A year before the channel crossing, the Wright brothers turn down her request for pilot instruction because she was a woman.  Quimby disguised herself as a man and completed her training elsewhere becoming in 1911 the first woman in the United States to earn a pilot’s license. She was a well known journalists at the time, writing regularly for Leslie’s Illustrated Weekly, the predecessor to Life Magazine. She was killed just three months after the channel crossing when she was thrown from her plane while performing at a Boston-area air show at the age of 37.  Her crossing of the English Channel coincided with the sinking of the ocean liner Titanic and received little media attention at the time, perhaps permanently obscuring her place in history.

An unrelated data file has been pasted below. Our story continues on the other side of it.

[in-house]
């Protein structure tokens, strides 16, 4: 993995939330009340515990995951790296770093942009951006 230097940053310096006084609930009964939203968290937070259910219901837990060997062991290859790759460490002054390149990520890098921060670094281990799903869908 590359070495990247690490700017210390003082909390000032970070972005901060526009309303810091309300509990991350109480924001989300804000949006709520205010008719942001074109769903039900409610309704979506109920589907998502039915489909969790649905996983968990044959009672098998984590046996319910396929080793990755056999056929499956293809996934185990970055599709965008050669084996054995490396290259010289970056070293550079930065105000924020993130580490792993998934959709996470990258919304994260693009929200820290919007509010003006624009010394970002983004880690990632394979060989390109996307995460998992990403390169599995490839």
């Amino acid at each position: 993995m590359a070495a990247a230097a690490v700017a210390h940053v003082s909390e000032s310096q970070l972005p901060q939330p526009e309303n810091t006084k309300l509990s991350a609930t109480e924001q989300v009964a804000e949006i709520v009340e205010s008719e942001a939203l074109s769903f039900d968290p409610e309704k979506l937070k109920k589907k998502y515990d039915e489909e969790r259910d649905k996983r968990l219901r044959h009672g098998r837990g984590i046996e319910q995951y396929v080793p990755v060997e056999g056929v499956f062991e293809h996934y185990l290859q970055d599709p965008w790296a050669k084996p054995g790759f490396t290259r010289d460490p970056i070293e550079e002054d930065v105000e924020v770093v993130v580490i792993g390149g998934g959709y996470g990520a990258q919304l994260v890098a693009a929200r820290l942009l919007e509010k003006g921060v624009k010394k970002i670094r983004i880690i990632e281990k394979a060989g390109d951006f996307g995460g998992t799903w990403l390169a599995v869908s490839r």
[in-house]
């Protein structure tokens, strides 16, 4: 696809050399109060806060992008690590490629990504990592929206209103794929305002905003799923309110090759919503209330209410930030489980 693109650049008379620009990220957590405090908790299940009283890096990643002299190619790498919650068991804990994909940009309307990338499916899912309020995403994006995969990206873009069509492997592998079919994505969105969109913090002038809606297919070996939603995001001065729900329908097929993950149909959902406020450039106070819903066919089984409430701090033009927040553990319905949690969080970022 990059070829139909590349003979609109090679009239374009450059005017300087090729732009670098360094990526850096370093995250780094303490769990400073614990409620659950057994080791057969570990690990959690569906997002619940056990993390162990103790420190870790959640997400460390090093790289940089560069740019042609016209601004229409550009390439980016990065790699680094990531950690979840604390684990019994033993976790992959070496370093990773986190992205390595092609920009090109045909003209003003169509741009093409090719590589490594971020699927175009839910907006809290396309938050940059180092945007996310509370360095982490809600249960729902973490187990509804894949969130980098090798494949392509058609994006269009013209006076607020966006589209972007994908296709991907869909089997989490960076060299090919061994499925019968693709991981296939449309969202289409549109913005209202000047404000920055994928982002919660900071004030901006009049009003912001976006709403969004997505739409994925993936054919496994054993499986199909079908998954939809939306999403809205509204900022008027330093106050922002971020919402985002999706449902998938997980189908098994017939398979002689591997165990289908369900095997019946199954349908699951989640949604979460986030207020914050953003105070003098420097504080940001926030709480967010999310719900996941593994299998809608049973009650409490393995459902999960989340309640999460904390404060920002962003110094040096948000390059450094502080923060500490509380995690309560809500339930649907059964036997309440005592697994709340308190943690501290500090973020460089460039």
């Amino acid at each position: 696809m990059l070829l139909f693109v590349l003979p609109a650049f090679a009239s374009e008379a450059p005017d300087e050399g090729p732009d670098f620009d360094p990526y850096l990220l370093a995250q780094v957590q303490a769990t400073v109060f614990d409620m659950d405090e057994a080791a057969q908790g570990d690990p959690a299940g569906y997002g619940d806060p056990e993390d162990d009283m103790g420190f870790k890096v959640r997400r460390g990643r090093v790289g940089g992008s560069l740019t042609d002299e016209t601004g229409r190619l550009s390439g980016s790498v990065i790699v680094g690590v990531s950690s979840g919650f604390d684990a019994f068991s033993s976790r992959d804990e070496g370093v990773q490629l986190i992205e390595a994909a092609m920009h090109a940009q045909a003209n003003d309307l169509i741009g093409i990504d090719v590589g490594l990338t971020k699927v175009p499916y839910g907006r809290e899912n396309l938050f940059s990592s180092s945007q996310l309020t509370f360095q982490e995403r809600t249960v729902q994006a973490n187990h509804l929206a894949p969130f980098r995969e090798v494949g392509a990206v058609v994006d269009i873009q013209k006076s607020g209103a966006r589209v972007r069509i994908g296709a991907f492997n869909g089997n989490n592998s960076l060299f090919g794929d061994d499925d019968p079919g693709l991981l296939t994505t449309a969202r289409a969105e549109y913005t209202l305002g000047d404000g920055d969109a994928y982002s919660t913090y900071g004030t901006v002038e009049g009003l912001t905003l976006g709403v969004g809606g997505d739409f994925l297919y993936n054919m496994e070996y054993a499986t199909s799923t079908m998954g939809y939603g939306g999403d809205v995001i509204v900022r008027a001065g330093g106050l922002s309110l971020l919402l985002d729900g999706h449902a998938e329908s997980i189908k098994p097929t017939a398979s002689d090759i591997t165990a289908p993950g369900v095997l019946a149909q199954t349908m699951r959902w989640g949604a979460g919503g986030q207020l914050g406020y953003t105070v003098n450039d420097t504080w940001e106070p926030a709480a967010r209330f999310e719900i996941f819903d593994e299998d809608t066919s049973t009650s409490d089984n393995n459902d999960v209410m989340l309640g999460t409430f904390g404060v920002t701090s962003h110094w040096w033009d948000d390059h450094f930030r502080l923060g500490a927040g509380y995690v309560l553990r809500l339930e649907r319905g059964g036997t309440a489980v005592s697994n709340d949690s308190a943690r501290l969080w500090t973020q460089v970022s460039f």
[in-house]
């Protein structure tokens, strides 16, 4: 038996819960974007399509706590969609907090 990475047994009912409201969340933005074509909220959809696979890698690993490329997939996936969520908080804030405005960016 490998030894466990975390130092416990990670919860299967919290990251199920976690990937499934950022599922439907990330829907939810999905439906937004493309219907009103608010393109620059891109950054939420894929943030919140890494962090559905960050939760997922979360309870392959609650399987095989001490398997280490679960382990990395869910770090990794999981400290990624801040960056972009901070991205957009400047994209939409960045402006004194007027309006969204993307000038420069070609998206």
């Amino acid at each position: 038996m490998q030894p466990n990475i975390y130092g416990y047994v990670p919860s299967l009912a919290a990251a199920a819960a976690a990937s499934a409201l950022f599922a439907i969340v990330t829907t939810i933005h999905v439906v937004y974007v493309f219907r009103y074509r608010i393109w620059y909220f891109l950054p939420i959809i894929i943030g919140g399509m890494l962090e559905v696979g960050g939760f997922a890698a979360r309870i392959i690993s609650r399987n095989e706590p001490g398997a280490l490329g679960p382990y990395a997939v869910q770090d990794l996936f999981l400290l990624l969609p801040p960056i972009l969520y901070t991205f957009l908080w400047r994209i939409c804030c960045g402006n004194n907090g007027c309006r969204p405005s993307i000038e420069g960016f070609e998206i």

Speakers at the ceremony praised Quimby for her adventurous spirit and her willingness to overcome limits placed on woman at the turn of the century.  Each speaker also thanked Arcadia historian Bonnie Hughes in establishing northwest Manistee County as Quimby’s childhood home. Hughes, using census data, land plot maps, and store ledgers from the 1870s convinced the state historical preservation officials last year that the Quimby family lived in the Arcadia area in 1875 when Quimby was born.  Hughes spearheaded the effort to receive approval from the state for placement of the historical marker.

Prior to Hughes research, it was widely accepted that Quimby was born downstate in Coldwater.  Coldwater officials initially resisted efforts to establish Arcadia as Quimby’s birthplace.  Conway in presenting the marker alluded to the controversy and confusion regarding Quimby’s birthplace saying, “In 12 years no other marker as stirred as much commotion as Harriet Quimby’s.”  Calling Quimby, “talent, glamorous, and adventurous,” Conway thanked Bonnie Hughes for her research efforts.  “Bonnie is the person who made the connections that bring us here today.”